The Long Good Friday ***1/2
One Liner Review:
A pretty intense gangster film about a crime boss who finds himself being a target of an unknown enemy.
The Long Good Friday is a very cool movie about a gangster who is caught up in the middle of a mystery with no idea why things are suddenly happening to him. Bob Hoskins plays the lead character, Harold, a crime boss who is used to controlling all of underground london. Now there is suddenly one explosion and bomb after another, as well as murder, and Harold needs to find out whose doing it. Aside from that danger storyline, harold is also doing business with the American mafia, trying to close a deal while hiding from them everything that is happening to him and his crew. The movie is great on atmosphere and dynamite on music. The story gets a little slow at times, and the accents are often hard to make out, but it is still a very entertaining film.
The Long Good Friday is a terrific British gangster movie. Like the films of Guy Ritchie, this movie goes hard at the cockney accents, without any care over whether the audience can understand the dialogue or not. That only means that the more you watch the movie, and the closer attention you pay to what is being said, the more you get the hang of it. Some of the best movies from foreign countries are like that, such as Train spotting. It adds to the authenticity of the movie, as opposed to dumping it down for a mass appeal mainstream audience.
The movie is about this crime boss, Harold Shan, (Bob Hoskins), who is on the verge of doing a major deal with the American mafia, based out of New York. These men are flying in to see Harold and talk business with him and with the deal he is about to make, Harold feels like he will be opening up his business to something that is finally legitimate and revolutionary. He’s planning to open up the waterfront property that he owns and makes a toast on a boat in the middle of the Thames River, about what this means for the future. It’s a great scene, with the London bridge right behind Harold as he’s speaking to the crowd on the boat, but not long after he gets back on land, everything starts to fall apart.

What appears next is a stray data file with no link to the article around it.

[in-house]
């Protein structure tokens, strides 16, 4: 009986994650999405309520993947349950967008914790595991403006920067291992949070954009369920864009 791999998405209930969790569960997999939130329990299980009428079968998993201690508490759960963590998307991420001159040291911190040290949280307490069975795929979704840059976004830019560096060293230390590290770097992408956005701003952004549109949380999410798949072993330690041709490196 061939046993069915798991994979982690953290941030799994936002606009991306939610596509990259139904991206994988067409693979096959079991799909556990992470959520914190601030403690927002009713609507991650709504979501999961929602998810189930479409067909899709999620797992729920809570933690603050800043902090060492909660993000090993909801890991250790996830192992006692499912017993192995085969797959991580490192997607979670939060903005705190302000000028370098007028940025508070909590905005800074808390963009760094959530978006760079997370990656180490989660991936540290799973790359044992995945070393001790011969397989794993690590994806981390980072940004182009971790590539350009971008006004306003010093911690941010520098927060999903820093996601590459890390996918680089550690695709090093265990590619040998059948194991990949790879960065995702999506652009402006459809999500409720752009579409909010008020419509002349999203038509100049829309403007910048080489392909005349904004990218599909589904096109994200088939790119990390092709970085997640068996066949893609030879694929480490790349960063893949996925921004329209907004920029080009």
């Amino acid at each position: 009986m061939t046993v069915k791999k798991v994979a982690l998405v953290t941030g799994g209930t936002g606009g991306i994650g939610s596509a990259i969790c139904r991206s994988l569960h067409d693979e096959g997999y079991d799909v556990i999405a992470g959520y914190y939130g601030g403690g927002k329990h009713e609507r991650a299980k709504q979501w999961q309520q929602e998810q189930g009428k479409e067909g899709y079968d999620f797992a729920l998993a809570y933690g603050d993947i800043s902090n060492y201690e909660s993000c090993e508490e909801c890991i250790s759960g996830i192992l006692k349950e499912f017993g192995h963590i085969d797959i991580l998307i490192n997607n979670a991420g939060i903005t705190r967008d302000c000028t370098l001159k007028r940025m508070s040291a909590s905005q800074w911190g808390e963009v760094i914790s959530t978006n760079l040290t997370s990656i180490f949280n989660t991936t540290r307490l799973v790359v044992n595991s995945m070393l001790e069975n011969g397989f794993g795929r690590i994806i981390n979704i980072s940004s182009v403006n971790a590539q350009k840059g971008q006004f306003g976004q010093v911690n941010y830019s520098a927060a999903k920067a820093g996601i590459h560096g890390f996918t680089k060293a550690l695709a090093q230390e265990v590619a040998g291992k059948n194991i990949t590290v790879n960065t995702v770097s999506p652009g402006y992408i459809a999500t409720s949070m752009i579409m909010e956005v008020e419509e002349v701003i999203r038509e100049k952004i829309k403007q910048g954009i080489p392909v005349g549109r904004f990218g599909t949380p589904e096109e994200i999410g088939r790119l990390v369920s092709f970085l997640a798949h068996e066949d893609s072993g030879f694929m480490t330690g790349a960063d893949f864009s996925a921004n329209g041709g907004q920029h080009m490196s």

It begins with the car bombing of Harold’s Rolls Royce. Then one of his top men is killed while in the locker room of a swimming pool. We see each of these scenes even though Harold is not there, and so the movie is not really seen through his eyes. Instead, it’s the story of everything that’s coming down all around him, to his organization. We watch the murder of Harold’s friend in the locker room and then see Harold get the news and realize that someone’s out to get him.
This is the worst possible timing, because the Americans have just arrived and are ready to meet Harold and talk business. Only, if they get wind of everything that’s going on, and start to feel like Harold is small time and has enemies that are serious and deadly, then they might get scared and back out of the proposed deal. When another bomb is discovered in the casino that Harold owns, he starts to really get freaked out and think about ways of hiding what is happening from the Americans.
there is a dinner meeting, where Harold is supposed to sit down with them, and because of everything that is happening, Harold can’t be there at the meeting. he sends his wife, Victoria (Helen Mirren) instead. the Americans are wise to what’s going on and they call Victoria on it, telling her that she needs to be start being honest with them. that’s when she confesses everything, realizing that being truthful is really the only play that might keep them from walking out on the deal.